I photograph to see what the world looks like in photographs.
—Garry Winogrand (1928–1984)

Despite being a very important part of any operating system, file systems tend to get little attention. Linux has three editions for Linux Device Drivers, another three for Understanding the Linux Kernel and two for Linux Kernel Development. For the 2.4 networking stack there is Linux Networking Architecture by Klaus Wehrle et al. and for the memory subsystem there is Understanding the Linux Virtual Memory Manager by Mel Gorman. The aptly named UNIX Filesystems: Evolution, Design, and Implementation is only giving a general overview of how things work. Practical File System Design with the Be File System by Dominic Giampaolo is an an enjoyable read but, as the name indicates, it only deals with BeFS. The same is also true for HFS+ in the very thick but also very interested Mac OS X Internals: A Systems Approach by Amit Singh. I really hope that someday somebody will spend some time and put together a nice book or website in which file systems, new and old, are presented and analyzed in detail.

As the disclaimer from the front page says, I don't know as much as I want about file systems. I'm making progress in learning about them in the traditional way of playing and understanding the existing code. What I'm attempting in this project is to complement this by a visual approach in which the main purpose is to try to graphically depict some the ways the things go. The main observable thing I'm using is the external symbols used by kernel modules. There are two main reasons for doing this. First, many operating systems build their file systems as kernel modules. This is useful because it separates the part we are interested in from the rest of kernel. And second, because the modules need to be loaded dynamically, the functions they call and data they access from the kernel show up as external (unresolved) symbols in their binaries. These can be easily extracted using nm. One drawback of this approach is represented by the chains of calls like the ones in the figure from below. Luckily, in the Linux kernel many functions are explicitly marked as inline so this case might not occur so frequently. I haven't check explicitly for this yet to but it is something I would like to do.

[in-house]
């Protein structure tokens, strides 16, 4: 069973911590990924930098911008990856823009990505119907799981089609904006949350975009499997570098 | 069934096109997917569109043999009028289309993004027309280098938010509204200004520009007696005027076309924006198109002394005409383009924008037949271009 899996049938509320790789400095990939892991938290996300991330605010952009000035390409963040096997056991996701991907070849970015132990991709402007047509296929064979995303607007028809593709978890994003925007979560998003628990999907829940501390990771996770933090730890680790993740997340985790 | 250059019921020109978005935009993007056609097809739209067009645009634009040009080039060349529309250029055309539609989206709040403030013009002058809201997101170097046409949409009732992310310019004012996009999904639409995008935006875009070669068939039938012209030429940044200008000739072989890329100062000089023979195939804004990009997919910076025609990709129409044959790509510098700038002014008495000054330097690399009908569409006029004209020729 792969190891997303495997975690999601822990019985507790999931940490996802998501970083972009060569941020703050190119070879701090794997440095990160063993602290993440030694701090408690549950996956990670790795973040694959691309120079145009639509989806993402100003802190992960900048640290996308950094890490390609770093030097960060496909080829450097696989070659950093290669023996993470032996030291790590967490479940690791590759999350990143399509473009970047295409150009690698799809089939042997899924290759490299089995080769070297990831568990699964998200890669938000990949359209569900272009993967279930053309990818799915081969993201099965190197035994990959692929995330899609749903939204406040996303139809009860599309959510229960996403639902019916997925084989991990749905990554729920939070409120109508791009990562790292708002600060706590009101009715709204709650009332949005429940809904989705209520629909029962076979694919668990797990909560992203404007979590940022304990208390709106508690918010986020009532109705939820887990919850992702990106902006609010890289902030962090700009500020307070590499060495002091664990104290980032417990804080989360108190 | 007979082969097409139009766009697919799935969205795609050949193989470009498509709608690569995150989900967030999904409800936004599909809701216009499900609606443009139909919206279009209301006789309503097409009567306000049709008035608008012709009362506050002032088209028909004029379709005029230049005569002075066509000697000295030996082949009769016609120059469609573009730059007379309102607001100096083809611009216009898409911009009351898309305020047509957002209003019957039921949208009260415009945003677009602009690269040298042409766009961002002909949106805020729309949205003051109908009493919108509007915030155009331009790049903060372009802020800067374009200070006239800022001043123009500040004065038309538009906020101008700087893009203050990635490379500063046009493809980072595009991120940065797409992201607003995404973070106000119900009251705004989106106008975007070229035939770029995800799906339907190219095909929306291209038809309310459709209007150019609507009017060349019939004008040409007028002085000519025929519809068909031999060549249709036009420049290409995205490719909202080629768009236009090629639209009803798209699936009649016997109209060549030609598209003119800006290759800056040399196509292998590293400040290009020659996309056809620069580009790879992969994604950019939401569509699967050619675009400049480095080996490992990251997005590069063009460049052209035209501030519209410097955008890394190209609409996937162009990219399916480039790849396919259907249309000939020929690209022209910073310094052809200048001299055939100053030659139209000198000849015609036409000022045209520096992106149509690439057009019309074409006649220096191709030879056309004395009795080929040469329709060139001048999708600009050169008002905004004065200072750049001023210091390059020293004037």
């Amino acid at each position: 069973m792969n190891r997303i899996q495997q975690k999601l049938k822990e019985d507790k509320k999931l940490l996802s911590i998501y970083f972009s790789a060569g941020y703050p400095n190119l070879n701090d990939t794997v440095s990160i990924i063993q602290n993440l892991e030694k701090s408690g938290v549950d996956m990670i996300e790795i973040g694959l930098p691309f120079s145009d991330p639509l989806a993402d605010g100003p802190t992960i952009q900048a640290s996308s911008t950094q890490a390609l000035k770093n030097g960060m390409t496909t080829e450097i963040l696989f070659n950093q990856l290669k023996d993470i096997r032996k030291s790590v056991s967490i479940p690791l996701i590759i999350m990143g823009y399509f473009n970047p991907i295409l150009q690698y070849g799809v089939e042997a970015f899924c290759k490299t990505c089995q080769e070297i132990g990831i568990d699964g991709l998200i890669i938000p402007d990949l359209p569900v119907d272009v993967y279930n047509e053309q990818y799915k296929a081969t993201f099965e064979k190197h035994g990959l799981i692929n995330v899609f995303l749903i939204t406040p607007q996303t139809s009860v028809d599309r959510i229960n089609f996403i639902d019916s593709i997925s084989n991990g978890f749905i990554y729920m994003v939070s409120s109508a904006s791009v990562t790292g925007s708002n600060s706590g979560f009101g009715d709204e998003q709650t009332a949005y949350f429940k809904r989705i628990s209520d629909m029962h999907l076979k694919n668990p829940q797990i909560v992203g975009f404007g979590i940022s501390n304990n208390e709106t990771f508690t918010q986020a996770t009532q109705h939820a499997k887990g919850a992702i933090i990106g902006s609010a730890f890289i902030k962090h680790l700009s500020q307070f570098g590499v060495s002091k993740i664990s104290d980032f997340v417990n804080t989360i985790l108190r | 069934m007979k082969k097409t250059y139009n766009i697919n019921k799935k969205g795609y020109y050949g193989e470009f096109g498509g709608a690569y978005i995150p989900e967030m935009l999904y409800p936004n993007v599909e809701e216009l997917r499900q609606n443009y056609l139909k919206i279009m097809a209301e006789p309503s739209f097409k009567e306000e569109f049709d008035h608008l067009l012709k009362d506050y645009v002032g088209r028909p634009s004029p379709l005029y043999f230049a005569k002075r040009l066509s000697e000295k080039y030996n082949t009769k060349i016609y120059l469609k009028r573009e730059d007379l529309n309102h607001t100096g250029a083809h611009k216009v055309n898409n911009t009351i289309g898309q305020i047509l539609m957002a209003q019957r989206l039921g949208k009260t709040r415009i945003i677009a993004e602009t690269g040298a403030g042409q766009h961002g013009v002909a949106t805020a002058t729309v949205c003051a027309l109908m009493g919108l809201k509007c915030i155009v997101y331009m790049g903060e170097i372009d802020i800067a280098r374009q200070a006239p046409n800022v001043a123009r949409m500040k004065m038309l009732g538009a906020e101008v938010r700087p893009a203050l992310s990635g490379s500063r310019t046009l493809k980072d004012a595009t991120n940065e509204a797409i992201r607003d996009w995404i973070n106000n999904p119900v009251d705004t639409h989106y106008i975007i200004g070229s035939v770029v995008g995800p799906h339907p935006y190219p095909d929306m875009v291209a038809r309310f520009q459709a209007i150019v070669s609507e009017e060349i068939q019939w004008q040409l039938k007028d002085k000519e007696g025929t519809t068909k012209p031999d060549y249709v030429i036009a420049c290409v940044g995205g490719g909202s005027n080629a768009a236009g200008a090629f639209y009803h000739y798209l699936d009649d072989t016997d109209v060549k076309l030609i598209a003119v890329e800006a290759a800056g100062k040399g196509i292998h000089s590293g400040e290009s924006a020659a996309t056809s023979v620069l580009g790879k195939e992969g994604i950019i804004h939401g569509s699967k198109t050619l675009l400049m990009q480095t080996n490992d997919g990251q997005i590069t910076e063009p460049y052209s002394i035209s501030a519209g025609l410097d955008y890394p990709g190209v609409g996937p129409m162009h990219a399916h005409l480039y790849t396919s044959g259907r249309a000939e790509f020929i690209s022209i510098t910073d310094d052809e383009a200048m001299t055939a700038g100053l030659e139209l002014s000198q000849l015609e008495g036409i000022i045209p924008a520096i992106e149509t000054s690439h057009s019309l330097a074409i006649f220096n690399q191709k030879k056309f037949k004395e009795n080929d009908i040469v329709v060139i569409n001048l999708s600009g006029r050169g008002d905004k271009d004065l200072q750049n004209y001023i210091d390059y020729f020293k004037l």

Chain of calls problem. Module 1 and Module 2 are two kernel modules and f1 and f2 are two functions exported by the kernel. Even f1 are two f2 different calls they are in fact closely related to each other. This is not captured by the relations between the modules and the kernel and can only be detected by also looking the way things happen inside the kernel.

That being said, here is a quick overview of the next sections. The following two are the big ones. The first is a detail analysis of one particular Linux Kernel tree and the second is a shorter one done over a large number of file systems from Linux Kernel 2.6.0 to 2.6.29. After that there is a small section that shows some aspects of the BSD family. After conclusions there is an appendix consisting of three things: the first one explains how the file systems for Linux were compiled, the second one shows timelines for the releases of Linux Kernel, FreeBSD, NetBSD and OpenBSD; the last is a detailed map of the external symbols of the kernel modules analyzed in the second section.

On more thing. The figures are accompanied by captions which describe the plot and note some of the interesting things that are going on there. If you find any mistake please let me know and I'll try to fix it.

Happy reading/viewing!